The investigator continued following the gory trail, tracking pools of blood to the animal holding pens and then to the kill floor. She watched the blood flowing from the site at a rate of about a quarter of a gallon per minute. And then a violation was issued against Texas Farm Fresh Halal Meats. A couple days later the investigators came back and managers of the company said that the kill floor waste is set up to flow into a septic tank, but the septic tank was clogged, hence the blood in the streets.

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Worker Sues BP Over Handling of Algerian Terrorist Attack

Categories: Courts

Did BP endanger its workers?
An American worker who survived a 2013 terrorist attack at an Algerian BP plant is suing the oil giant in Harris County District Court for $100 million, saying BP did not disclose security threats to employees or increase security at the plant.

Steve Wysocki's suit is the third Houston complaint filed against BP over the attack, which killed 40 people at the plant in In Amenas, near the Libyan border.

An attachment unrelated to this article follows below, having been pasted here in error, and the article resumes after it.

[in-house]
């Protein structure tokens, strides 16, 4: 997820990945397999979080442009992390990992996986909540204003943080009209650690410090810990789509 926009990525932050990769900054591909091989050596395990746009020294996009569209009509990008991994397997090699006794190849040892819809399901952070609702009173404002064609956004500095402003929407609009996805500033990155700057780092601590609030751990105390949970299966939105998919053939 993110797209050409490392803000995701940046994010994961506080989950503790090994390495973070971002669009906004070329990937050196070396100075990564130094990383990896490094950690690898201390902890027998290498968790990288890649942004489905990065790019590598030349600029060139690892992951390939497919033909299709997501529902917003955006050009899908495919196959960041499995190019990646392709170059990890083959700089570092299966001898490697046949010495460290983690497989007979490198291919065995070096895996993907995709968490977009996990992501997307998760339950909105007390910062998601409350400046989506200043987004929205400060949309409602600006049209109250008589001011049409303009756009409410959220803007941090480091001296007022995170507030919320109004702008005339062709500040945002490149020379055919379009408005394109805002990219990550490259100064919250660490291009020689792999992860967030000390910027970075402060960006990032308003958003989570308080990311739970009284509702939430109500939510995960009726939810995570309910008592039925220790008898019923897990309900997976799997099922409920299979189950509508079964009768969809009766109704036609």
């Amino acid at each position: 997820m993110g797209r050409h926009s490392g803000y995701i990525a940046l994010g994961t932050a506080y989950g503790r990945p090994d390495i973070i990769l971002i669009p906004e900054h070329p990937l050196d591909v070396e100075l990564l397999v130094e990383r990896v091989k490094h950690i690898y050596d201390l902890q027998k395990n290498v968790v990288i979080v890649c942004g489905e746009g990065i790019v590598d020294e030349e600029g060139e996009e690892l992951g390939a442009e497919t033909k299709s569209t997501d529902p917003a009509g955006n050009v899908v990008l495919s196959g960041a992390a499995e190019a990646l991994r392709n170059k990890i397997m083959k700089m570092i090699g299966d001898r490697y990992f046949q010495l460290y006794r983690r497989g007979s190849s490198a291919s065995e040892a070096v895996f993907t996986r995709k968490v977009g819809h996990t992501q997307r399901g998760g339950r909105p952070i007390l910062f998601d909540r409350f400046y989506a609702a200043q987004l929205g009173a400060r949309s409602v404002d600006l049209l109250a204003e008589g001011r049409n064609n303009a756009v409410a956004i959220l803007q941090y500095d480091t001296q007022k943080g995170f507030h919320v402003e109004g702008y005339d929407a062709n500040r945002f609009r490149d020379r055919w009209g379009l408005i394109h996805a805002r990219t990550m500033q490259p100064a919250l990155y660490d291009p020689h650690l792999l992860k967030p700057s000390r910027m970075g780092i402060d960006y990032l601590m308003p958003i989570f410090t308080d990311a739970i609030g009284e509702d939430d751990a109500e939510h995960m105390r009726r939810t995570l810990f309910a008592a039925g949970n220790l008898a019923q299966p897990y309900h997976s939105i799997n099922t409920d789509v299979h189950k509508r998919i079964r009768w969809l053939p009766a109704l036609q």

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Embarrassing Emails Filed in Legal Battle Between Galveston County Commissioners and Judges

Categories: Courts, Whatever

Galveston County Judge Mark Henry sure knows how to spice up dull legal dispute over the hiring and firing of court staff. Mix in some backroom sniping, a bit of rumor-mongering, and just a hint of public sex and you've got the awkward mess that's now before the state's First Court of Appeals.

At issue in the case that's pitted Henry and Galveston County commissioners against local district court judges is Henry's July firing of Bonita "Bonnie" Quiroga as director of the county's Justice Administration Department, a title she'd held for more than a decade. The local judges, already peeved with commissioners for supposedly meddling with their budget, were furious about the firing. In an order blocking Quiroga's termination in September, Administrative Judge Lonnie Cox wrote, "The authority to appoint and terminate court personnel lies with the courts, not the county judge nor the commissioners court."